Denver: Fast Casual Deliciousness at Park Burger

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[Photographs: Daniel Zemans]

Park Burger

1890 South Pearl Street Denver CO 80210 (map) and one other location; 720-242-9951; parkburger.com
Cooking Method: Griddled
Short Order: Expertly cooked juicy patties feature a fantastic crust that really make the burger
Want Fries With That? Regular fries are good, but their sweet potato cousins are truly great
Price: ParkBurger with cheese, $7.25; El Chilango, $7.75; small fries, $2; small sweet potato fries, $2.25; chocolate malt, $4
Notes: Six of the specialty burgers from Park Burgers are also available at Park & Co.

When Park Burger opened its doors for the first time in May 2009, the fast casual burger joint from French Culinary Institute grad Jean-Philippe Failyau (with help from Denver restaurant titan Frank Bonanno) was so overwhelmed with eager burger eaters that they had to shut the place down after two and a half hours.

With that kind of opening, the obvious question is whether the place could possibly live up to the hype. Based on my visit, I'd have to say yes. Need more convincing? Well, in the less than three years since Park Burger opened, a second location has been added; Failyau and Bonanno have opened Park & Co., which includes six burgers from Park Burger on its menu; and the original location, which I visited, recently doubled in size.

Diners have the option of building their own burger or choosing one of eight specialty offerings. Naturally, when given that choice, I went with both. Diners who choose to come up with their own creation have a choice of the standard 1/3-pound patty as well as 1/4-pound and half-pound versions along with veggie, buffalo, and turkey options. The housemade veggie burger, recently selected Denver's best by Westword, had some appeal, but I went with a standard third-pound beef patty topped with Swiss cheese.

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Although there's nothing fancy about the fresh beef from Harris Ranch, this well-seasoned, juicy beef, encased in a fantastic crust was outstanding. The cheese and bun were nothing to write home about on their own, but both components were flawless, especially the nicely toasted potato bun.

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Requests for doneness are allowed at Park Burger, but I decided to give the default medium a go with some trepidation. It turned out my rare-burger-loving self had nothing to worry about—the griddled patty was immensely flavorful despite being cooked to medium. And did I mention the crust? It really made the burger.

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From the Specialty Burgers section of the menu, the El Chilango starts with the same 1/3-pound patty and is covered with cheddar cheese, jalapeƱos, and some guacamole. This is the burger that did so well at the Denver Burger Bash in 2010, though the AHT Field Agent who wrote about the event found it to be too salty and too spicy. Given how well the El Chilango did at the competition and in satisfyng my taste buds, I think the Field Agent was the unlucky recipient of a dud.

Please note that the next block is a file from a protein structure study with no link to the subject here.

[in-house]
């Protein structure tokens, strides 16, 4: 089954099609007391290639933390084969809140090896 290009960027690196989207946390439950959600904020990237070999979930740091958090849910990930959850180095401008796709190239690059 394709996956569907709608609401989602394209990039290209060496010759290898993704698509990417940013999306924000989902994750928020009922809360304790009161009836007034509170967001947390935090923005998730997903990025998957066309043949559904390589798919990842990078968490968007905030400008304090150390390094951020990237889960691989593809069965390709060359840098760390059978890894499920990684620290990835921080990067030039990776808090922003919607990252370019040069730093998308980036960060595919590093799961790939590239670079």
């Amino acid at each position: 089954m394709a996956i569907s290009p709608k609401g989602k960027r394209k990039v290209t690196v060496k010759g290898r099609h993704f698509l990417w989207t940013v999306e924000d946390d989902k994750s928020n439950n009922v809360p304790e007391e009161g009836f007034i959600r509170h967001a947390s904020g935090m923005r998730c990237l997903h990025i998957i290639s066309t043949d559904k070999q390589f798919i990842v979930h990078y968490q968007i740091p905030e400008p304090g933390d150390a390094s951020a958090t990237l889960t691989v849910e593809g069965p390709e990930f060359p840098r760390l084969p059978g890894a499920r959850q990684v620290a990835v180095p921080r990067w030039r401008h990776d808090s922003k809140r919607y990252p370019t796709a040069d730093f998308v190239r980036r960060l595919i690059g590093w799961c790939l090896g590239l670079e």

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An advantage that thick burgers have is chefs are free to pile a ton of stuff on top and the meat still has a very good shot at shining through. And while a 1/3-pound patty is nothing to sneeze at, it can be tougher for the beef flavor to stand out when particularly flavorful toppings are involved. That wasn't a problem with the El Chilango.

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The healthy dose of jalapeƱos and nice schmear of guacamole did bring a lot of distinct flavors to the burger, but the miracle patty was unfazed. Like the patty in the cheeseburger, this one was cooked to medium, came with a great crust, and was surprisingly juicy. As far as fast casual burgers go, it's tough to find many places that are doing a better job than Park Burger.

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The regular fries, cut to a medium thickness, embody the crisp exterior/soft interior ideal. They were well-covered with coarse sea salt, though—and I'm really picking nits here—not exactly bursting with potato flavor. They were very good, just not quite great.

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The sweet potato fries, on the other hand, suffered no flaws. Texturally, they were every bit as good as the regular fries, but each individual fry was a sweet potato flavor explosion.

20120223-park-burger-shake.jpgThe shakes at Park Burger are made from soft serve ice cream. I don't know if this is related to that fact, but my chocolate malt was one of the sweeter ice cream drinks I've had in some time. But because it was so creamy, which I strongly suspect is related to the use of soft serve, I didn't mind the sweetness one bit. Like everything else I had at Park Burger, I wouldn't change a thing about it.

About the author: Daniel Zemans covers pizza for Slice and burgers for A Hamburger Today in Chicago. When he's not focusing on expanding his waistline, he works as a lawyer on behalf of employees and tenants.

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